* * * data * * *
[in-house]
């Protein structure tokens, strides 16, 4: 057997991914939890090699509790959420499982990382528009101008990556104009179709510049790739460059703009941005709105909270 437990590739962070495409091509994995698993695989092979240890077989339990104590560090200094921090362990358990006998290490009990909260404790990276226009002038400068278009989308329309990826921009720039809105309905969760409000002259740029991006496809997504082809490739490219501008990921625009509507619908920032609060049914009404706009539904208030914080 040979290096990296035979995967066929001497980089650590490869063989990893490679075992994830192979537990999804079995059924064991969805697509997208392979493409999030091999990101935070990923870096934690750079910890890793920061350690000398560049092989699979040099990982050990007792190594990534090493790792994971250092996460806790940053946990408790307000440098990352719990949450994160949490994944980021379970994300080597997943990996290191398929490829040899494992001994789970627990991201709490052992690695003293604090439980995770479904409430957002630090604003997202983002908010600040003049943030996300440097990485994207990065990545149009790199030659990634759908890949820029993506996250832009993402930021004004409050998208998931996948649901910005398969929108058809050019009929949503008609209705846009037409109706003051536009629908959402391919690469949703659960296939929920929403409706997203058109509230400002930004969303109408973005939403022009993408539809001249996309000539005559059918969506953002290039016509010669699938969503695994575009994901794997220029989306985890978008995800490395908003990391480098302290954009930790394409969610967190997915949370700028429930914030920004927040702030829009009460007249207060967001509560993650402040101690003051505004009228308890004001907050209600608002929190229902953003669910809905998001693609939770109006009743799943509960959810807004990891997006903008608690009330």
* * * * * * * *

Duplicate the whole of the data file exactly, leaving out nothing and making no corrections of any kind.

[in-house]
């Protein structure tokens, strides 16, 4: 057997991914939890090699509790959420499982990382528009101008990556104009179709510049790739460059703009941005709105909270 437990590739962070495409091509994995698993695989092979240890077989339990104590560090200094921090362990358990006998290490009990909260404790990276226009002038400068278009989308329309990826921009720039809105309905969760409000002259740029991006496809997504082809490739490219501008990921625009509507619908920032609060049914009404706009539904208030914080 040979290096990296035979995967066929001497980089650590490869063989990893490679075992994830192979537990999804079995059924064991969805697509997208392979493409999030091999990101935070990923870096934690750079910890890793920061350690000398560049092989699979040099990982050990007792190594990534090493790792994971250092996460806790940053946990408790307000440098990352719990949450994160949490994944980021379970994300080597997943990996290191398929490829040899494992001994789970627990991201709490052992690695003293604090439980995770479904409430957002630090604003997202983002908010600040003049943030996300440097990485994207990065990545149009790199030659990634759908890949820029993506996250832009993402930021004004409050998208998931996948649901910005398969929108058809050019009929949503008609209705846009037409109706003051536009629908959402391919690469949703659960296939929920929403409706997203058109509230400002930004969303109408973005939403022009993408539809001249996309000539005559059918969506953002290039016509010669699938969503695994575009994901794997220029989306985890978008995800490395908003990391480098302290954009930790394409969610967190997915949370700028429930914030920004927040702030829009009460007249207060967001509560993650402040101690003051505004009228308890004001907050209600608002929190229902953003669910809905998001693609939770109006009743799943509960959810807004990891997006903008608690009330």